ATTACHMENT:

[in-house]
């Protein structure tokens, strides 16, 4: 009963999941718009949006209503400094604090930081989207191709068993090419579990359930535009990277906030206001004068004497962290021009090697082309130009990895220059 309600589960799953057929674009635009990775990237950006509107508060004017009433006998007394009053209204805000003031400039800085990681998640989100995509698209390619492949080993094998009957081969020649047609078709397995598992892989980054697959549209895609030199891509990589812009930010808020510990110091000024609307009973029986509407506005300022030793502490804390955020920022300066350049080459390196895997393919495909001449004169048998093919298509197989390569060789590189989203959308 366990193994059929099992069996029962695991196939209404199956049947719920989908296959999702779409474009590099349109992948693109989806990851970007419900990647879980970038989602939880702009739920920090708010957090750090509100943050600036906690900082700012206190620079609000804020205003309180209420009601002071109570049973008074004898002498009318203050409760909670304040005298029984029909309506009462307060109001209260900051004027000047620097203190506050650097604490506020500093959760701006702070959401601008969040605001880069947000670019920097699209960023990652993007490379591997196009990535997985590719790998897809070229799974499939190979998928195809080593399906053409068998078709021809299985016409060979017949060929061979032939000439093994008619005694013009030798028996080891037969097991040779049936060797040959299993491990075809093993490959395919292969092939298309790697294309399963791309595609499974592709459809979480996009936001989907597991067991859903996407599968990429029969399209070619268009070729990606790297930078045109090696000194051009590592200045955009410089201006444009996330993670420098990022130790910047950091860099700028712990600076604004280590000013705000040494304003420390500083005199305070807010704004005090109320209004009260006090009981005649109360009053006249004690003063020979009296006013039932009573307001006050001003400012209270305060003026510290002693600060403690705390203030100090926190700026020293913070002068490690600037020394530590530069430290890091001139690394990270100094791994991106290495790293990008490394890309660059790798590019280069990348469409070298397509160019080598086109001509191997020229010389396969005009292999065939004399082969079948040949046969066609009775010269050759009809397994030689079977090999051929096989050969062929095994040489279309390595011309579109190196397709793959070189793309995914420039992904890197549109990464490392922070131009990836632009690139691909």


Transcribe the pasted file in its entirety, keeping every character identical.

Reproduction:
[in-house]
């Protein structure tokens, strides 16, 4: 009963999941718009949006209503400094604090930081989207191709068993090419579990359930535009990277906030206001004068004497962290021009090697082309130009990895220059 309600589960799953057929674009635009990775990237950006509107508060004017009433006998007394009053209204805000003031400039800085990681998640989100995509698209390619492949080993094998009957081969020649047609078709397995598992892989980054697959549209895609030199891509990589812009930010808020510990110091000024609307009973029986509407506005300022030793502490804390955020920022300066350049080459390196895997393919495909001449004169048998093919298509197989390569060789590189989203959308 366990193994059929099992069996029962695991196939209404199956049947719920989908296959999702779409474009590099349109992948693109989806990851970007419900990647879980970038989602939880702009739920920090708010957090750090509100943050600036906690900082700012206190620079609000804020205003309180209420009601002071109570049973008074004898002498009318203050409760909670304040005298029984029909309506009462307060109001209260900051004027000047620097203190506050650097604490506020500093959760701006702070959401601008969040605001880069947000670019920097699209960023990652993007490379591997196009990535997985590719790998897809070229799974499939190979998928195809080593399906053409068998078709021809299985016409060979017949060929061979032939000439093994008619005694013009030798028996080891037969097991040779049936060797040959299993491990075809093993490959395919292969092939298309790697294309399963791309595609499974592709459809979480996009936001989907597991067991859903996407599968990429029969399209070619268009070729990606790297930078045109090696000194051009590592200045955009410089201006444009996330993670420098990022130790910047950091860099700028712990600076604004280590000013705000040494304003420390500083005199305070807010704004005090109320209004009260006090009981005649109360009053006249004690003063020979009296006013039932009573307001006050001003400012209270305060003026510290002693600060403690705390203030100090926190700026020293913070002068490690600037020394530590530069430290890091001139690394990270100094791994991106290495790293990008490394890309660059790798590019280069990348469409070298397509160019080598086109001509191997020229010389396969005009292999065939004399082969079948040949046969066609009775010269050759009809397994030689079977090999051929096989050969062929095994040489279309390595011309579109190196397709793959070189793309995914420039992904890197549109990464490392922070131009990836632009690139691909």